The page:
But in this case again, the idea of building something very simple in terms of architecture—a square box—was completely compatible with what our artisans can do efficiently. Also, the leather covering is not there just because we wanted that design element. Part of our production is dedicated to the leather covering of all our speakers. Wherever there is a leather-covered element of the speaker, it’s done in-house.
So we selected all the manufacturing technology that we already know or knew pretty well, and we made some calculations and thought that it enhanced the value of the Lumina line to be able to say it was made in Italy.
Also, it’s crucial not merely for marketing but also for the people who work here. We are really like a big family, and if I go to talk with the guys in production and say, “We’re doing a new product, but it won’t be built here,” they are not happy, for sure. This is something that we take into consideration. We really want to build our speakers here, together.
DB: We’ve talked a lot about the aesthetic design of the speaker, but is there anything new and exciting about the Lumina V in terms of electroacoustics? You mentioned the crossover . . .
LC: I’m not the electroacoustics expert here—my focus is on industrial design, although the electroacoustic department is under my responsibility—so I won’t go deep into the details. But what I will say is that the Lumina V is the very first speaker to feature a new crossover approach that we’re going to be using going forward.
The mid-high frequency crossover is basically taken straight from the Maxima Heritage speaker, which is a very successful speaker for us. It has a very peculiar crossover network called IFF that really integrates the two drivers very well. For the bass drivers, we’re using a standard parallel Paracross topology crossover network.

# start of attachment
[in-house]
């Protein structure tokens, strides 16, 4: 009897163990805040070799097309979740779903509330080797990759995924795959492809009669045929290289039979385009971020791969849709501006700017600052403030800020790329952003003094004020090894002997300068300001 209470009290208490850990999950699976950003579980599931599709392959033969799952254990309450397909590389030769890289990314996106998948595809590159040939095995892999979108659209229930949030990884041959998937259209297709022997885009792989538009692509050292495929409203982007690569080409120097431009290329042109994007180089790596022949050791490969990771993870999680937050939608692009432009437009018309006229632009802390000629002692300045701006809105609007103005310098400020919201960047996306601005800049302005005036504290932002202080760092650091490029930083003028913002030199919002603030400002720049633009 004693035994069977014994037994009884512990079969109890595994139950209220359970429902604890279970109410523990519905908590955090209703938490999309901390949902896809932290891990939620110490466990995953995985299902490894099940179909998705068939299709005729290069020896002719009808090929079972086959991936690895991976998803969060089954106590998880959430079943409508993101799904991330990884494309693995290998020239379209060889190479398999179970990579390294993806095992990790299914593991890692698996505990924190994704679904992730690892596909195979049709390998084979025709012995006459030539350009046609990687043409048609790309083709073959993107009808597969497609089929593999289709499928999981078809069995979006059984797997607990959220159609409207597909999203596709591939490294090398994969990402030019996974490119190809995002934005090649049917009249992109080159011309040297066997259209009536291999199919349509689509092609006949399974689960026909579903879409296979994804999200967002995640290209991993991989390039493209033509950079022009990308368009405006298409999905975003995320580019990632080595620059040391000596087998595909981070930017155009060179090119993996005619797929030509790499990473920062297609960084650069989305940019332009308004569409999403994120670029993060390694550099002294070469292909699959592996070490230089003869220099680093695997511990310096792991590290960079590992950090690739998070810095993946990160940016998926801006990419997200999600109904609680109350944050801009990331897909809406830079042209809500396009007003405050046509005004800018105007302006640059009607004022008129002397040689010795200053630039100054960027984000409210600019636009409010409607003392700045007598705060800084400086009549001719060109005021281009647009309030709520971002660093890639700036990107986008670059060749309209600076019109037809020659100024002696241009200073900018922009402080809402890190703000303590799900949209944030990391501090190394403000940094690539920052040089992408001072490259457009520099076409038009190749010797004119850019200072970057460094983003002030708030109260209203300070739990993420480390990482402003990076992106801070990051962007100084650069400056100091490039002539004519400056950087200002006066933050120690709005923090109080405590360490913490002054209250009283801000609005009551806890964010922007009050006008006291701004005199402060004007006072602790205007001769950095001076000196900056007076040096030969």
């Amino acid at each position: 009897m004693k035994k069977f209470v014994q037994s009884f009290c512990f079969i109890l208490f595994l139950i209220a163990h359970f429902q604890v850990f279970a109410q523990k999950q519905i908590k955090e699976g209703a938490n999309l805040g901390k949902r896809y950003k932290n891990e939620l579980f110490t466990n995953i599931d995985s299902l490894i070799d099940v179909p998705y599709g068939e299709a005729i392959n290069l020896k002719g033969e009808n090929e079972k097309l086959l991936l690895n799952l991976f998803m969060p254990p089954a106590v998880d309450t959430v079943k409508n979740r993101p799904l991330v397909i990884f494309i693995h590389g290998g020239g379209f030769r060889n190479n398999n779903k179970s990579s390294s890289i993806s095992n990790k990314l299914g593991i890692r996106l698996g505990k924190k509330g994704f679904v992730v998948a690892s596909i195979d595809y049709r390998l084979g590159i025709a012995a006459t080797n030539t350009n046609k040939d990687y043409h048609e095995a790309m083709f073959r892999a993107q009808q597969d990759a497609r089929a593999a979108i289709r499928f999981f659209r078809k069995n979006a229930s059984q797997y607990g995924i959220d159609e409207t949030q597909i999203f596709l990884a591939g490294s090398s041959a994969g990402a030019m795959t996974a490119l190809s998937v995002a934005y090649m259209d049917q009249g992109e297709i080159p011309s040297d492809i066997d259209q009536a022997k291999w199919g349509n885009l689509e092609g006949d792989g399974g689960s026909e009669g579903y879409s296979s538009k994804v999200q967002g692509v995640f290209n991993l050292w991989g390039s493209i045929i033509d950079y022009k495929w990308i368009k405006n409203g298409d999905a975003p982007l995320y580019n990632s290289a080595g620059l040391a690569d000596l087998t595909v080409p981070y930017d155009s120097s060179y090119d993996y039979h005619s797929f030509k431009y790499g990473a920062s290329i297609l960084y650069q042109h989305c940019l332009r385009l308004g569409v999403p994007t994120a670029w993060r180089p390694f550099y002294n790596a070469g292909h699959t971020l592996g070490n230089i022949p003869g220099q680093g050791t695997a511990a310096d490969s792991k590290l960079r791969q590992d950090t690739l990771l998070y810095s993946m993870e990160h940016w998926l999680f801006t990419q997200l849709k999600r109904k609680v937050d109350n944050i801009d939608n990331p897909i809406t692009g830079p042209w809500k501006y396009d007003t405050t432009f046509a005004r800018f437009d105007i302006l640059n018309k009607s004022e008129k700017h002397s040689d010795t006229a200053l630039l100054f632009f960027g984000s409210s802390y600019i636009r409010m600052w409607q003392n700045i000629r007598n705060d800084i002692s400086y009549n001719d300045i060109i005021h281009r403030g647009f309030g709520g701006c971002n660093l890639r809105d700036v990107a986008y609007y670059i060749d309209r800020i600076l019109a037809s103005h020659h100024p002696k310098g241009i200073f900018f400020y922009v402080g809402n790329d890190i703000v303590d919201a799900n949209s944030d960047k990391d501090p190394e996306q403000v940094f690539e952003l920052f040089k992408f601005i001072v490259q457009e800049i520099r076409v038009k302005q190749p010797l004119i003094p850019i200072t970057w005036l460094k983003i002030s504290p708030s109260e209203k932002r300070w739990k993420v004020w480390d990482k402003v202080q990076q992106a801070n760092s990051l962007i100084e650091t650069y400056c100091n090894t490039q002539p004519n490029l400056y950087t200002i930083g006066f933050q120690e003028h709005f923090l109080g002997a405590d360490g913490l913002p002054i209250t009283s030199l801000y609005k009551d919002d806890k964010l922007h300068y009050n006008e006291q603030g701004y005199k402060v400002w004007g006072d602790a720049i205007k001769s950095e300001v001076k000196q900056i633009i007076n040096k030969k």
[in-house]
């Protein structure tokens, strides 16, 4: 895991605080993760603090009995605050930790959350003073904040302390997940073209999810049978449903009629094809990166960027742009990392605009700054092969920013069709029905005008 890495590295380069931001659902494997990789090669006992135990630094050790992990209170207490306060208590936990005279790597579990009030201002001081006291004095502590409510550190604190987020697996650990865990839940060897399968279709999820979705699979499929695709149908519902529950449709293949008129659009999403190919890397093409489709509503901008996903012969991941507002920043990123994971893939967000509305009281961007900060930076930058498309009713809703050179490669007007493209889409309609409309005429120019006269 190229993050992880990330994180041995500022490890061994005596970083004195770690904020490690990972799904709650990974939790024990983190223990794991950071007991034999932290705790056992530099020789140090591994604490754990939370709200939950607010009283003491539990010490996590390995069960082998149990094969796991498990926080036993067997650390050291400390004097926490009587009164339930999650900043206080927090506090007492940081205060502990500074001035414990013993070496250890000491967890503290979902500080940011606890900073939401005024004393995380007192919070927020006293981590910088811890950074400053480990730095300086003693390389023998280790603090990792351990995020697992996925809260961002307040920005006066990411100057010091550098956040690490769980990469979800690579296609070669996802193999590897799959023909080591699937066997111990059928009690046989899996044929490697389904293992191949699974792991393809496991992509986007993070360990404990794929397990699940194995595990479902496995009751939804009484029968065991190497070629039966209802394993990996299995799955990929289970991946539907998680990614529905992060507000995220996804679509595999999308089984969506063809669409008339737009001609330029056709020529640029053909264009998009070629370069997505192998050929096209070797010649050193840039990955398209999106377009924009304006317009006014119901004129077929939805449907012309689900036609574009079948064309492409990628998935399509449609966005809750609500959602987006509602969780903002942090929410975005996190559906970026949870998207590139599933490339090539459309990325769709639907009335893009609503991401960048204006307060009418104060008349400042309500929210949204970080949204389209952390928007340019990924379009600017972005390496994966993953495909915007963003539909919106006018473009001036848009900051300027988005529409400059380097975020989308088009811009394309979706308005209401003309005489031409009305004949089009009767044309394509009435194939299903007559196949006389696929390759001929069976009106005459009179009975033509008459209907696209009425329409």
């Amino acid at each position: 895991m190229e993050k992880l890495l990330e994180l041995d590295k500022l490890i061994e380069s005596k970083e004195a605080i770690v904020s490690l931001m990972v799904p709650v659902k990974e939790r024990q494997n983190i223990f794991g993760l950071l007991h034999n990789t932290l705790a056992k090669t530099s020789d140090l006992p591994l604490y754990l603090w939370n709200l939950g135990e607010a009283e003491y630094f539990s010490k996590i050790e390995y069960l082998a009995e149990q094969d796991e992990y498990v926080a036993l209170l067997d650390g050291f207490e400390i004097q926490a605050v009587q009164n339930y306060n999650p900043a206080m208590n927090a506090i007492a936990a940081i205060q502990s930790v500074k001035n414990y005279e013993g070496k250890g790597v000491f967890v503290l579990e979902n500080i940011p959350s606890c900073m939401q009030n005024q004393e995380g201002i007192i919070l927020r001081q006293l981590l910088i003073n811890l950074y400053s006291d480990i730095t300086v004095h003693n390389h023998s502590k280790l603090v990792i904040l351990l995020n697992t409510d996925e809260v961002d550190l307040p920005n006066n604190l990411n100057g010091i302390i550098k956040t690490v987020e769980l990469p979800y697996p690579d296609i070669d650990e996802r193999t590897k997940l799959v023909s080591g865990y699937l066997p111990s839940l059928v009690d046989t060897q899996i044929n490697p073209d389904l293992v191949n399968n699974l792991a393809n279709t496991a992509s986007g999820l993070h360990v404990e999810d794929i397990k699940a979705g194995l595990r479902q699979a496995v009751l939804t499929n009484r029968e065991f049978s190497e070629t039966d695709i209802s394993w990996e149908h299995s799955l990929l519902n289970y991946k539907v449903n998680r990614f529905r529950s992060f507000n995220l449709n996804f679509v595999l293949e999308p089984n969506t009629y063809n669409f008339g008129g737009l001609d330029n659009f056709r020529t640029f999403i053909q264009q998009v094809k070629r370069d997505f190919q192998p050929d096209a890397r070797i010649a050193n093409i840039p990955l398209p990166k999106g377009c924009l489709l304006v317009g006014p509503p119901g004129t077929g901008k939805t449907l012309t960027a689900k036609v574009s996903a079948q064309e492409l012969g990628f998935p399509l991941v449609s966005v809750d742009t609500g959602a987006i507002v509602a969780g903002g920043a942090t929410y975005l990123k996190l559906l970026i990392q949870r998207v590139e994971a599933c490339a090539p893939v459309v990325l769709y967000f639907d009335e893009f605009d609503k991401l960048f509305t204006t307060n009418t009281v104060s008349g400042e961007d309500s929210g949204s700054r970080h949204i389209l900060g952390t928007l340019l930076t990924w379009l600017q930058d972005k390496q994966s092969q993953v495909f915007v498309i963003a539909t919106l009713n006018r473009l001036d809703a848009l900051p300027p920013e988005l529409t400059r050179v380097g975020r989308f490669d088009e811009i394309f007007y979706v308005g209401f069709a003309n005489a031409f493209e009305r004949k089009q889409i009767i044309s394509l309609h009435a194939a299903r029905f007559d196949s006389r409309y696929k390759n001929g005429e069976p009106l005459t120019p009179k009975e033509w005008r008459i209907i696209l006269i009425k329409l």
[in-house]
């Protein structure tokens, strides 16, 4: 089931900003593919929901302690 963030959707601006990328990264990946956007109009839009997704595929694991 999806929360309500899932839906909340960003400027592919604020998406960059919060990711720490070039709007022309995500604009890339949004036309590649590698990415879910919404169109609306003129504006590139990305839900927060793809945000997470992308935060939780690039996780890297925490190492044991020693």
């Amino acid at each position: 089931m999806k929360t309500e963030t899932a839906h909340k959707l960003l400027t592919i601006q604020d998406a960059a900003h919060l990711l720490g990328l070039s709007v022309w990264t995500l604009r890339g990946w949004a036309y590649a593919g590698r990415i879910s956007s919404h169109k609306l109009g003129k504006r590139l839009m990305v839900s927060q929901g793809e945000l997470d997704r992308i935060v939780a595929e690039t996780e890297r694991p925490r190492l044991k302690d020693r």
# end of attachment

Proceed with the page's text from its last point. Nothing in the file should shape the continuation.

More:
And this is the approach that we’ll follow in the future with the upper-end models. The Lumina V is the first speaker to feature this approach, though.
DB: I’ve found that oftentimes in speakers like this, where there’s such a focus on value, you see a reliance on very simple, tried-and-true technology. You don’t often see innovation at this price point. More often than not, the discussion revolves around trickle-down technologies borrowed from the upper end.
But yet again, that’s another aspect of this speaker that doesn’t stand out as an obvious selling point. You can’t say, “Hey, this crossover implementation comes from our $15,000 speaker,” or what have you.
LC: We have a view on that. We want to be as transparent as possible and have as much as we can be visible. But there are technical details that are crucial for the project, and sometimes they must stay hidden. But not because we’re not happy to talk about them; it’s just because it’s important that the speaker has its identity, and it’s important that the story doesn’t begin and end with a simple look at the speaker.
It’s nice for the customer to discover that this speaker has many details that you only discover with some attention. Sometimes dealers say that Sonus Faber speakers are so rich with detail that they need to have training to understand what’s inside or why we used a specific solution.
And I think this is nice. In a world that is going so fast, Sonus Faber speakers require you to slow down and invest a bit of time, which is a real luxury right now.
DB: What are you most proud of when it comes to the Lumina V? And what is something you would like people to know that might not make it into the press release or marketing materials?
LC: This is something that is—how should I say it?—not really tangible. But it’s the fact that you can recognize the Lumina V immediately as a Sonus Faber speaker. That’s not easy when you design entry-level speakers, because of the tradeoffs. So if you don’t balance the right elements in the product, you can lose that Sonus Faber feeling, and that would be a disaster for me and the company. But that’s the thing I’m most proud of when it comes to Lumina as a whole.
As for the thing that’s hard to convey in marketing, it’s the combination of materials, the thought that goes into that process. For me, from a design point of view, this is the most important thing. When you touch the speaker—when you feel the speaker with your hand—you can tell it’s a quality product. There is no plastic. There is no reliance on cheap, synthetic materials. It’s really a solid and well-made speaker.
You know, we’re still using the Lumina V in our listening room as our reference because we really enjoy how it sounds and how it looks. So it’s an understatement to say that we’re really proud of it.
. . . Dennis Burger